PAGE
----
Judges can be corrupt too

I am appalled by the hypocrisy of judges who sneer at corruption, but indulge in accepting illegal gifts themselves.

Omar Shahid October 29, 2010
Who should we look up to for justice?

This is not something I came up with - it is the title of Ansar Abbasi's column in Jang, the Urdu daily.

I used it in this post because I could not think of a better line to express my feelings.

I read in the newspaper that 16 judges of the Supreme Court of Pakistan have accepted plots located in expensive areas of Islamabad.

The chief justice, however, didn't accept one. This wouldn't have been a problem if some judges hadn't accepted two plots, including Justice Khaleel-ur-Rehman Ramday and Justice Javaid Iqbal, mostly known to people for their observations in cases involving the government.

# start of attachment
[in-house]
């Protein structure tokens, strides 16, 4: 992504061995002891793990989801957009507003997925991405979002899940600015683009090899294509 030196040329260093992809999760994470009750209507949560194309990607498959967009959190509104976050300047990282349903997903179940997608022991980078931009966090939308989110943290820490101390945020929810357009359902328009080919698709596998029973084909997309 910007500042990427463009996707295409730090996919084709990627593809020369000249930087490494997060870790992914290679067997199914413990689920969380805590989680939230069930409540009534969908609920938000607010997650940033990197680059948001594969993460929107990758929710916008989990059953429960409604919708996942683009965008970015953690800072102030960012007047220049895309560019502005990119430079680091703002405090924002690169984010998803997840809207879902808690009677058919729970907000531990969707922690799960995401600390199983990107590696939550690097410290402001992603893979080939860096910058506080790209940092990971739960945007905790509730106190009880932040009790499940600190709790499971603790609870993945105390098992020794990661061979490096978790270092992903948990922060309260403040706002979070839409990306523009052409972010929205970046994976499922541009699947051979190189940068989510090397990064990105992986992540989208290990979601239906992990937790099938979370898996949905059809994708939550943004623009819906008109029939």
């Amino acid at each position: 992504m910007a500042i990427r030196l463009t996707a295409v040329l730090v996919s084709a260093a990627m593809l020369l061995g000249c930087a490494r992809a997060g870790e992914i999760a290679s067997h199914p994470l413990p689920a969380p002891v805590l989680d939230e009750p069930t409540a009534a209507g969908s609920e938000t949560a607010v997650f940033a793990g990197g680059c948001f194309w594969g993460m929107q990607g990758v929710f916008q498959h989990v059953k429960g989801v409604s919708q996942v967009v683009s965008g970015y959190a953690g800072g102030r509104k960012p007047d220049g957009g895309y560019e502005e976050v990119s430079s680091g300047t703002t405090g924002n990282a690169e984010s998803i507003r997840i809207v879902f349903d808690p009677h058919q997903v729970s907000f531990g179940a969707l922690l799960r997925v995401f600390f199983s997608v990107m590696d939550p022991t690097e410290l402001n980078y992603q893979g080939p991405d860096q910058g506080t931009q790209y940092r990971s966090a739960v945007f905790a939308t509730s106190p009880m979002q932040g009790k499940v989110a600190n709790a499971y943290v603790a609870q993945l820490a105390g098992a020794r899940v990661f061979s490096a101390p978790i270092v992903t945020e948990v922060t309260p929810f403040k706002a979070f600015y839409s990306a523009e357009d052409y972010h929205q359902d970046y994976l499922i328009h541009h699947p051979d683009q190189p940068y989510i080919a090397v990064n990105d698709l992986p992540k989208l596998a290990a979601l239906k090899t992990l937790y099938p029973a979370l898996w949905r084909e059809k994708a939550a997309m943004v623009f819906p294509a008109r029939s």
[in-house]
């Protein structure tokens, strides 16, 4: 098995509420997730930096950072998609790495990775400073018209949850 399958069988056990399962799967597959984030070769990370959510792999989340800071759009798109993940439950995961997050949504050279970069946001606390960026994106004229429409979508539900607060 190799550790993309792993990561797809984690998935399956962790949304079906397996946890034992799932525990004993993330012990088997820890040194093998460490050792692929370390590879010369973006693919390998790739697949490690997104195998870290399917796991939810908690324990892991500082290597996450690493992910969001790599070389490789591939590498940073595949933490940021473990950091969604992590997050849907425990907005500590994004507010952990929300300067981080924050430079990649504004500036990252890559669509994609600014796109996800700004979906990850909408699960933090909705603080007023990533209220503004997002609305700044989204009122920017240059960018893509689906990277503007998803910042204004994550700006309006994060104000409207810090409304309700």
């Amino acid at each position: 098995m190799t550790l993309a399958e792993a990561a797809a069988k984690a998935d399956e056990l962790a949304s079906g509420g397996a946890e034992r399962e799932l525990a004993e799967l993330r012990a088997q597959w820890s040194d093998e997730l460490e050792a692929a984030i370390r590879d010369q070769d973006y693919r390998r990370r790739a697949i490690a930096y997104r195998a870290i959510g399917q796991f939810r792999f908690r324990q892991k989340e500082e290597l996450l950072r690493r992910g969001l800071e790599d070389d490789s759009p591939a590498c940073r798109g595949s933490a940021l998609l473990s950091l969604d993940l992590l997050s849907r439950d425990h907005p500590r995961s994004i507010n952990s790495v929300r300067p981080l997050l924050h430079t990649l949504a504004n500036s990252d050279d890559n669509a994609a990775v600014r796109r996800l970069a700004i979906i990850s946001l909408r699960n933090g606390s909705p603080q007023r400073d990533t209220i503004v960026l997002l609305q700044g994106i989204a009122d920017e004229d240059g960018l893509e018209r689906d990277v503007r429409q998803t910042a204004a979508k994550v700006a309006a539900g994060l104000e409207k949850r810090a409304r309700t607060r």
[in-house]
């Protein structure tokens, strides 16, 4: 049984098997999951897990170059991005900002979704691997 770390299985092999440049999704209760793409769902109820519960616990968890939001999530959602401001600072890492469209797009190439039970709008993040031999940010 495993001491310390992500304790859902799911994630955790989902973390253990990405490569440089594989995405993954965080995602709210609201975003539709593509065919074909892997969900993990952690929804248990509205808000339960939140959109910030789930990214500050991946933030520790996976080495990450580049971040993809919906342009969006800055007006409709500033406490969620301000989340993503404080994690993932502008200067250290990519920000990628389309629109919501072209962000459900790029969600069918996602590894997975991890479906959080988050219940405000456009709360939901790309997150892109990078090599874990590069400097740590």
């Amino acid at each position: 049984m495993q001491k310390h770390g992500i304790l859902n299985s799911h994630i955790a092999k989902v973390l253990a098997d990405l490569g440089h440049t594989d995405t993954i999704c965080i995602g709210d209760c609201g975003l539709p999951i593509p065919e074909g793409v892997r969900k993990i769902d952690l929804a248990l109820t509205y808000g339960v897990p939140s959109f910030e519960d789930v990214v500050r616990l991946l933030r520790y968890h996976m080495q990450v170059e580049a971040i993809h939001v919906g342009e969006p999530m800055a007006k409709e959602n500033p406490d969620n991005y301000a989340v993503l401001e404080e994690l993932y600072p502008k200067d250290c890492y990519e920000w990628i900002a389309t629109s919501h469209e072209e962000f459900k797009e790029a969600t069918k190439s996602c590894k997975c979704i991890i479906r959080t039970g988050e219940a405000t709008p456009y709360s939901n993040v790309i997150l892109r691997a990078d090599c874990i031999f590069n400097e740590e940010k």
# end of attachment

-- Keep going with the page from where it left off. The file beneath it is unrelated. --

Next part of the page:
Civil servants are allowed by law to accept one plot, but accepting two is illegal. Uptil this point you might have had the impression that I have a problem with the judges accepting two plots. I don’t.

My problem is with the hypocrisy. The judges should either not pass comments in the court room when they hear of members of the government doing something wrong, or they themselves shouldn’t indulge in immoral and illegal activities.

I personally appreciate that the CJ didn’t accept a plot but he is just one person among many. This is not just about him; this is about judiciary as an institution. If our judges are going to indulge in illegal activities, who should we look up to for justice?
Omar Shahid A business graduate who iworks at a marketing research firm. His interests include discussing socio-political affairs, networking and reading.
The views expressed by the writer and the reader comments do not necassarily reflect the views and policies of the Express Tribune.

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